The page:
It seems that Lady’s Mantle is an undervalued medicinal plant that is, not only easy to grow, but also a sustainable and invaluable herb to incorporate into our practices.  The tea from the leaves is quite delicious.   It has a rich nutritive taste with a delicious green tea like flavor.  While some of the literature suggests that Lady’s Mantle has a slight bitter flavor, personally, I have found the bitterness to be very slight.  The taste reminds me of a blend of rose, green tea and oatstraw tea.

Lady’s Mantle is a cherished plant to gardeners around the globe. It readily volunteers once established in the garden.  Flowers bloom here, in the Pacific Northwest, from June to August and if cut, a second bloom often occurs in the Fall.  Alchemilla likes to be well watered and thrives in conditions anywhere from partial shade to full sun.  It is hardy in zones 5 to 9.

You can buy a plant start here from this excellent business, Crimson Sage Nursery in Northern California:  Or Strictly Medicinal offers excellent seed here in Southern Oregon:

Making Medicine Preparation Information:

Tea:  To make a tea, pour 1 cup of hot water over 2-3 Tablespoons of Lady’s Mantle leaf and/or flowering stalks.  Steep for 10 to 15 minutes with a lid. 

Tincture: To make a tincture, tincture it 1:5 in 25-30% alcohol. An average dose is 2 to 4 mL three times a day.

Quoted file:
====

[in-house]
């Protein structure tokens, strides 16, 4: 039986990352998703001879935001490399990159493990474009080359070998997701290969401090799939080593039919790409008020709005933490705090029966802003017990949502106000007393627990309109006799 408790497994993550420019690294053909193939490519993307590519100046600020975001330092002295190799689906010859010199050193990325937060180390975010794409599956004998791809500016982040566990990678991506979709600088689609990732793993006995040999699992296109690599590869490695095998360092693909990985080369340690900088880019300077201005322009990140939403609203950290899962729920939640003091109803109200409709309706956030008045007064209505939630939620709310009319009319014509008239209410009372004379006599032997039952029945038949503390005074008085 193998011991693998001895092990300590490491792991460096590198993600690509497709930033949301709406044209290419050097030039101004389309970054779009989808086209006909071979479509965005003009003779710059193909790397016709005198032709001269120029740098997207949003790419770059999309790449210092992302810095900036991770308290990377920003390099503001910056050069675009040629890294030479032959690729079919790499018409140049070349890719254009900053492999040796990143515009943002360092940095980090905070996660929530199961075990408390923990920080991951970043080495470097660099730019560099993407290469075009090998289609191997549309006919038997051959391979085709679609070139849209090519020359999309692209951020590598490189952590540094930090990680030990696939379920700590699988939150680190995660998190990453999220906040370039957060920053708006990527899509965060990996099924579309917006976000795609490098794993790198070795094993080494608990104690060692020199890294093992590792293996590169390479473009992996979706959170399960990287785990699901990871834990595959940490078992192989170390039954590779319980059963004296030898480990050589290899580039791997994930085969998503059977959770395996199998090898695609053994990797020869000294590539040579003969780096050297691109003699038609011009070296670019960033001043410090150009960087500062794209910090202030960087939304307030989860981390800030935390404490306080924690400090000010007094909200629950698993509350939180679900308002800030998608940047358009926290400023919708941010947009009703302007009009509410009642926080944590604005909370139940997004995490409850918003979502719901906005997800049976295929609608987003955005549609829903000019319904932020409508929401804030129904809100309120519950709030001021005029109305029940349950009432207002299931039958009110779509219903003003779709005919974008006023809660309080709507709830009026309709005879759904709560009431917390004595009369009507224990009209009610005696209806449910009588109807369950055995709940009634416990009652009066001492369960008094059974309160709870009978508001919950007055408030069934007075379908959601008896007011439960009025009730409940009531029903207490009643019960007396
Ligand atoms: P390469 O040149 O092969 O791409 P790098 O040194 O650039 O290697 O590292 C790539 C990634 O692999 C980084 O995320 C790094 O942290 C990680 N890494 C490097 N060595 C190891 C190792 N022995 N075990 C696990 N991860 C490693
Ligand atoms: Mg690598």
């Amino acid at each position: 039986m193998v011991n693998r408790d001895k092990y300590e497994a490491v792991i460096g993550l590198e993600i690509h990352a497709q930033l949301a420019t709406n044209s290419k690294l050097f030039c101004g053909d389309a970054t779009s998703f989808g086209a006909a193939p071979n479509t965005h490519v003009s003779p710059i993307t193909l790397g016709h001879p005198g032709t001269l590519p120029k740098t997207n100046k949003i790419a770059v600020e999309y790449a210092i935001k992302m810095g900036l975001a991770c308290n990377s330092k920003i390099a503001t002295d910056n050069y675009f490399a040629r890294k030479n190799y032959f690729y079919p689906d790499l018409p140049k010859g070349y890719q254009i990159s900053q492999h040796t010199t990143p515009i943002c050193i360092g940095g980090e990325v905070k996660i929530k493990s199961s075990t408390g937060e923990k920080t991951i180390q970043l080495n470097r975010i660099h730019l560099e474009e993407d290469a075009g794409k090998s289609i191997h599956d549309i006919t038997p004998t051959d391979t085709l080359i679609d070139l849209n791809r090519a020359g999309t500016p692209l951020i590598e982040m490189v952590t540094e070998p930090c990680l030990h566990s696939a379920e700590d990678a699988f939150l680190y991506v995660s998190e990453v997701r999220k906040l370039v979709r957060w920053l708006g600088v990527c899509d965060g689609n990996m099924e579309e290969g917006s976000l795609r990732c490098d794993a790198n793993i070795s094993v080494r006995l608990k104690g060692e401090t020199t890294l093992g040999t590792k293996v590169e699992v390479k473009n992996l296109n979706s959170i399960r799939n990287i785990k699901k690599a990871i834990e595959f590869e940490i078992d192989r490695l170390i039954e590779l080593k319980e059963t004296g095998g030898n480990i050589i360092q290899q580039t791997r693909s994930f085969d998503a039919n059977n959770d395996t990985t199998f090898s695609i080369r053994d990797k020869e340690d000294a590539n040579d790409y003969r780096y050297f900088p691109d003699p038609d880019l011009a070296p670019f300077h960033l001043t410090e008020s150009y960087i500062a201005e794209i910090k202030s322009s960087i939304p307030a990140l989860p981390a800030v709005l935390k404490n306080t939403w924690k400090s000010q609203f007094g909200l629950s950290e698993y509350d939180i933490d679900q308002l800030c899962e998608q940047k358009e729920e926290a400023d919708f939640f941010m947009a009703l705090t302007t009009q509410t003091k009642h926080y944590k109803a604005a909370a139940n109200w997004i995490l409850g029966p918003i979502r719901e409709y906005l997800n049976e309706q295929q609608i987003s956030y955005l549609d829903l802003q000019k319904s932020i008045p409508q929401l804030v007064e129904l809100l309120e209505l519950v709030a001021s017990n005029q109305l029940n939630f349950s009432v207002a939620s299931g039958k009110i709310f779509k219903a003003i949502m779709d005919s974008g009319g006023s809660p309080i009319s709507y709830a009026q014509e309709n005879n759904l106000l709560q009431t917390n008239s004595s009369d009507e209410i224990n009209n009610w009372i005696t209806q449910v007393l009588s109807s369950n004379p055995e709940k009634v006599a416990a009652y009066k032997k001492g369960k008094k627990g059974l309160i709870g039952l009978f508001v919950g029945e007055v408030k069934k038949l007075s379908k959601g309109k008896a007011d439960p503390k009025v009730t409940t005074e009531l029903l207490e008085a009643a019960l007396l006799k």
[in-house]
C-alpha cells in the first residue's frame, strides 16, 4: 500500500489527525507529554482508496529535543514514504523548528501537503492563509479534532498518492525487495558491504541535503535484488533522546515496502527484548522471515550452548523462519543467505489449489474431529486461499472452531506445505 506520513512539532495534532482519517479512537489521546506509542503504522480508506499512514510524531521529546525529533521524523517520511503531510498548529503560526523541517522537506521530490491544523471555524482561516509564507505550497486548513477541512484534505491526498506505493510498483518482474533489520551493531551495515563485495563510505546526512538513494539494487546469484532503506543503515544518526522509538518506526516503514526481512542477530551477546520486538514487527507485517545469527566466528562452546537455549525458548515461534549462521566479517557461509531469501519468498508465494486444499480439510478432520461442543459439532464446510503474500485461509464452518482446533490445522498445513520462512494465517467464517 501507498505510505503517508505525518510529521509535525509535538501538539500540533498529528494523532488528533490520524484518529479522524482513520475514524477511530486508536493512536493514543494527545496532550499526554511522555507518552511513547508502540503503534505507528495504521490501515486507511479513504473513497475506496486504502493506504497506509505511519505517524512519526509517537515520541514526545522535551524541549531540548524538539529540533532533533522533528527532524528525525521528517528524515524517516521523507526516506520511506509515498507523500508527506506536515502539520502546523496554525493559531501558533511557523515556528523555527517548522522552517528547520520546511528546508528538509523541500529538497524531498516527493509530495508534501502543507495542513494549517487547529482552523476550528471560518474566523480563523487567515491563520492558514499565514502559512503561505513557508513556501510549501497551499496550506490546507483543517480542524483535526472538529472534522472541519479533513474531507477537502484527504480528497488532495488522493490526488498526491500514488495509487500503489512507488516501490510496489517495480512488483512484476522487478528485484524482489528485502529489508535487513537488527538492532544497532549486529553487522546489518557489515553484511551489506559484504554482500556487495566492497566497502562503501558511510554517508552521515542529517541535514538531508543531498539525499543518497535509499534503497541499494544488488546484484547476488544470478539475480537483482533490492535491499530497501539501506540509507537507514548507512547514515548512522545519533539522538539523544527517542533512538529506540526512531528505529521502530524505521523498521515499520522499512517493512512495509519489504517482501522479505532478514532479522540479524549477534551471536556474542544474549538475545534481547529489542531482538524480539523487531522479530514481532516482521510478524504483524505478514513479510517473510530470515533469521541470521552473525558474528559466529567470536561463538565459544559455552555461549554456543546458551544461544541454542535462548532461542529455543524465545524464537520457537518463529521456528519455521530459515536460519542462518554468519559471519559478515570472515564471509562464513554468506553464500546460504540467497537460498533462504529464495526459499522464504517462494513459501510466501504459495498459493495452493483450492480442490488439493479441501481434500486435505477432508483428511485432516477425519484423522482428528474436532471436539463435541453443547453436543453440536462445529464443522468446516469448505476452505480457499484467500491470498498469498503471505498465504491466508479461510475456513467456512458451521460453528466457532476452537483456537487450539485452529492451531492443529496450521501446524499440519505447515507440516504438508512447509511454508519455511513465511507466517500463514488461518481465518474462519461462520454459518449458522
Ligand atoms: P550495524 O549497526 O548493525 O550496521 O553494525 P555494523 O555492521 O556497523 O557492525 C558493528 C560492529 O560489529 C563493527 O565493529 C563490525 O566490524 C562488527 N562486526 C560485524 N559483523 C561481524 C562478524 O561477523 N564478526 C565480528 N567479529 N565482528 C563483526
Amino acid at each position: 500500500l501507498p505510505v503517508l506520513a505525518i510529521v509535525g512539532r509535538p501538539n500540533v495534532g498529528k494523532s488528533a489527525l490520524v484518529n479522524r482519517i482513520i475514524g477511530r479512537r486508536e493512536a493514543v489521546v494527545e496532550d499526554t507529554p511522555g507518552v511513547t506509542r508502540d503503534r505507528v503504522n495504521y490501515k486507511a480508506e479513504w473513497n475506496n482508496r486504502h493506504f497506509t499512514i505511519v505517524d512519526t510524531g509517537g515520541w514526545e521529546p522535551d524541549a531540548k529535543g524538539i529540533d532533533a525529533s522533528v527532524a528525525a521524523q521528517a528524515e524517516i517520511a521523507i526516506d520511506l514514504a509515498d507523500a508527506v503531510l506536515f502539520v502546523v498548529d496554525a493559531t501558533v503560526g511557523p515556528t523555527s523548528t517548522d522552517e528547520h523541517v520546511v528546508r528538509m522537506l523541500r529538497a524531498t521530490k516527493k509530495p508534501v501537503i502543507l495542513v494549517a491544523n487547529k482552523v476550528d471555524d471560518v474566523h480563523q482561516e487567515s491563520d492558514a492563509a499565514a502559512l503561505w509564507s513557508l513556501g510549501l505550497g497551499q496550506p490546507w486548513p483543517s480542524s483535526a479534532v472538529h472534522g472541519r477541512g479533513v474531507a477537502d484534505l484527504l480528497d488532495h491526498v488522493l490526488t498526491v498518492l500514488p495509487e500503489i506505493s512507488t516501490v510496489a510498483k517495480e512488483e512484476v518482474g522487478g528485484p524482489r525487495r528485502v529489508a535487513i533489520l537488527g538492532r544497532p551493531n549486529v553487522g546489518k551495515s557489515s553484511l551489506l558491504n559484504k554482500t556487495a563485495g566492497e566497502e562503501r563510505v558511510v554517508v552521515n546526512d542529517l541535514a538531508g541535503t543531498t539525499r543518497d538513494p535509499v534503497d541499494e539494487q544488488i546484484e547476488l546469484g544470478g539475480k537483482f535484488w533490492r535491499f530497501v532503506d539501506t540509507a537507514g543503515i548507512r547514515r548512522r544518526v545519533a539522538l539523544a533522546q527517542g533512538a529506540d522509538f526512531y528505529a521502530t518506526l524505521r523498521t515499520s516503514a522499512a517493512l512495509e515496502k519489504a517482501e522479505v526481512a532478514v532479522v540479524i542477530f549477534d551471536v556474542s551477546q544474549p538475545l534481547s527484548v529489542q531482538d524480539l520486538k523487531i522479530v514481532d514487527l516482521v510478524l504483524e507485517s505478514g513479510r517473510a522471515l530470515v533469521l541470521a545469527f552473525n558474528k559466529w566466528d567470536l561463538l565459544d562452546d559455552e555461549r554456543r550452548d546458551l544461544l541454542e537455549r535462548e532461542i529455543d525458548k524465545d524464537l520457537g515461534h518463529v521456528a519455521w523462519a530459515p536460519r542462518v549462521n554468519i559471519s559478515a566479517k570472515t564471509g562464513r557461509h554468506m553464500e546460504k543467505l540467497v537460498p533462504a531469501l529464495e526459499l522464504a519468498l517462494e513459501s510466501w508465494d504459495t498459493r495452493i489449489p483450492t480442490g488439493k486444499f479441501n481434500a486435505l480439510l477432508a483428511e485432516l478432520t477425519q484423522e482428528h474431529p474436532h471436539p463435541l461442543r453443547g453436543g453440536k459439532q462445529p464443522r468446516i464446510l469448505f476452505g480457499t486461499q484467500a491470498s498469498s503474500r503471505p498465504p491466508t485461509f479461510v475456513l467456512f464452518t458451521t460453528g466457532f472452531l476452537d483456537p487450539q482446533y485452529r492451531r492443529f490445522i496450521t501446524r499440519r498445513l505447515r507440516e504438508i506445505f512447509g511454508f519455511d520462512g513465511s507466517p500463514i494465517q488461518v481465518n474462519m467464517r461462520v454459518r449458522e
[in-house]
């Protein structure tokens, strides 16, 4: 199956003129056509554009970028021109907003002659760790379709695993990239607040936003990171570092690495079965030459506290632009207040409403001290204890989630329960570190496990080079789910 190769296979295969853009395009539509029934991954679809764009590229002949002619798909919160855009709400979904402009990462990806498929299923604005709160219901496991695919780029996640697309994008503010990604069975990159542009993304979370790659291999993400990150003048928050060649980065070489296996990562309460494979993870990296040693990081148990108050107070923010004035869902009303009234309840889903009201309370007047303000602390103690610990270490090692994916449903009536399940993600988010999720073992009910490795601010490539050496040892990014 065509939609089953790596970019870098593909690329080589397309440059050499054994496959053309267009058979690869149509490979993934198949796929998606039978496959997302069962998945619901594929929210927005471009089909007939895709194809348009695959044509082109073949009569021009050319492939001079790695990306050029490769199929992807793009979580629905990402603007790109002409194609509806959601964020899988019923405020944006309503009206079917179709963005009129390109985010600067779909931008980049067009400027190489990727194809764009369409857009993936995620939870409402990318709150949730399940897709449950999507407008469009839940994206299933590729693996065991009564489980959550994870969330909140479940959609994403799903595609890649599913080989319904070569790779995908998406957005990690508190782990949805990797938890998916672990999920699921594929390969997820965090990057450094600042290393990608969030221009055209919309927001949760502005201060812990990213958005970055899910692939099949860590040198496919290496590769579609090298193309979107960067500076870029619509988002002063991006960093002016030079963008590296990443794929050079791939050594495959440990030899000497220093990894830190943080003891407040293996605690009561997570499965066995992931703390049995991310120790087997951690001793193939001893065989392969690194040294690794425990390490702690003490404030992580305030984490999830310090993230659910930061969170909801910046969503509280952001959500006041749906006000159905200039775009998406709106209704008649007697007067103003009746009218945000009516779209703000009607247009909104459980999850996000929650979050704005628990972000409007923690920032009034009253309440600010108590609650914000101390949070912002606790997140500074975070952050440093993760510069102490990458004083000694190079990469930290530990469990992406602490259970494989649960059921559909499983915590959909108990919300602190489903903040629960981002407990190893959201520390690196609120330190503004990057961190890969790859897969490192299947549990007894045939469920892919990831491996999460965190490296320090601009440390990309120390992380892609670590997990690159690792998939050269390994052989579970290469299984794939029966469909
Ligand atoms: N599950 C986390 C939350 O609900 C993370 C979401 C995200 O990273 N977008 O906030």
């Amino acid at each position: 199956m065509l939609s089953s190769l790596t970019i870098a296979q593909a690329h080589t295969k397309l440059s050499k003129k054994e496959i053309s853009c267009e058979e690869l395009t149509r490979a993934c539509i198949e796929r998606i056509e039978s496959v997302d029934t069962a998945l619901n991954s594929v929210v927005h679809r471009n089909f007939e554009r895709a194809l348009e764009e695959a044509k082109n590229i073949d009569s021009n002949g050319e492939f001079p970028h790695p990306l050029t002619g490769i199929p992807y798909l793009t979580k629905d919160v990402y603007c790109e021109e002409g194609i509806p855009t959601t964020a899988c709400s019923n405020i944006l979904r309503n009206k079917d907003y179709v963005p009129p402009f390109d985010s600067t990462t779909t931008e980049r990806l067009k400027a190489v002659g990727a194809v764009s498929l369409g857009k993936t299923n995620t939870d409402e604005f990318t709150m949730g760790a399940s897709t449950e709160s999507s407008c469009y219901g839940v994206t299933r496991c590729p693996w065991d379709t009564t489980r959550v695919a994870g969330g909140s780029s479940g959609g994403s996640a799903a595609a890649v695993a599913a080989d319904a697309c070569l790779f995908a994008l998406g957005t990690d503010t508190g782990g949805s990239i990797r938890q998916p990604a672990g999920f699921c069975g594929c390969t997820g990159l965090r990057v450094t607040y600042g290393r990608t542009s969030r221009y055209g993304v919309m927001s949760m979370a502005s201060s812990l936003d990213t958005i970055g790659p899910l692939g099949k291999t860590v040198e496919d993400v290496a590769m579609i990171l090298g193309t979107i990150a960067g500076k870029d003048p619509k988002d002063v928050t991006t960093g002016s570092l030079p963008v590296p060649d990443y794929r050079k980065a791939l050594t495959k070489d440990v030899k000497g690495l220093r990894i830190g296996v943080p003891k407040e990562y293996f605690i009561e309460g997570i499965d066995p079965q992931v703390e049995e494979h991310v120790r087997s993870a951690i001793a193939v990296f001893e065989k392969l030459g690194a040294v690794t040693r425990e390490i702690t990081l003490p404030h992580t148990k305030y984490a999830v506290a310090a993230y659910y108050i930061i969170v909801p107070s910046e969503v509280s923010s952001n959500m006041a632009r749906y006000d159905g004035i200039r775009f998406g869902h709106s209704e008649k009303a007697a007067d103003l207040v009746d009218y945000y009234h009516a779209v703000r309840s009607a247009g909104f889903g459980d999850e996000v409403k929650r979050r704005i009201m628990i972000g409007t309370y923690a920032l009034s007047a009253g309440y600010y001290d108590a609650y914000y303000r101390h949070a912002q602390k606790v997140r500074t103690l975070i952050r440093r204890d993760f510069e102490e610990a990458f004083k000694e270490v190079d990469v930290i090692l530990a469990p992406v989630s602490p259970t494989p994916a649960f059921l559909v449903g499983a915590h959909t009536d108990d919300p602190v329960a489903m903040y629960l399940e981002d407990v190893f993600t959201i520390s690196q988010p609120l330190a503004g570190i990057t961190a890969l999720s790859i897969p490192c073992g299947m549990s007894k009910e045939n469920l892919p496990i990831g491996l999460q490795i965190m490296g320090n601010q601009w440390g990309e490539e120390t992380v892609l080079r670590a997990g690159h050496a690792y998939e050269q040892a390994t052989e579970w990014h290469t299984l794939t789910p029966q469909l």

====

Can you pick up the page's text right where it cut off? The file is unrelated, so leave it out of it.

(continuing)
Spageric: Organic Unity makes an exquisite Lady’s Mantle preparation, as are all of their medicines! Here is a link:

Recipe for Lady’s Mantle Breast Compress

Boil water and then steep 4 tablespoons of Lady’s Mantle leaves in 1 cup of water for 15 minutes.  Strain and then while the tea is warm dip a clean washcloth into the tea. Wring out the towel slightly and apply one tea soaked cloth to each breast for 10 minutes.  You can do several compresses each day. Use a clean towel for each application.

Recipe for Post Partum Tea

2 parts Lady’s Mantle leaf

2 parts Raspberry leaf

2 parts Lemon Verbena

1 part Rose

Boil water and steep 2 Tablespoons of the tea mixture in 1 cup of water for 10 minutes. Strain and drink daily as desired.

Recipe for Sitz Bath

2 parts Lady’s Mantle leaves and flowering stalks and/or root

2 parts Comfrey leaf

2 parts Witch Hazel leaves and/or bark

2 parts Plantain

2 parts Calendula

2 parts Yarrow

1 part Lavender

Steep 2-4 Tbsp of the above sitz bath tea in 1 cup of water for 20 minutes to overnight. Strain and use in a peri bottle to wash over tissues several times per day or sit in a shallow basin of the tea for 10-15 minutes several times per day.

Directions for a Stronger Infusion for Mouth Sores, Gum Diseases and Mild Diarrhea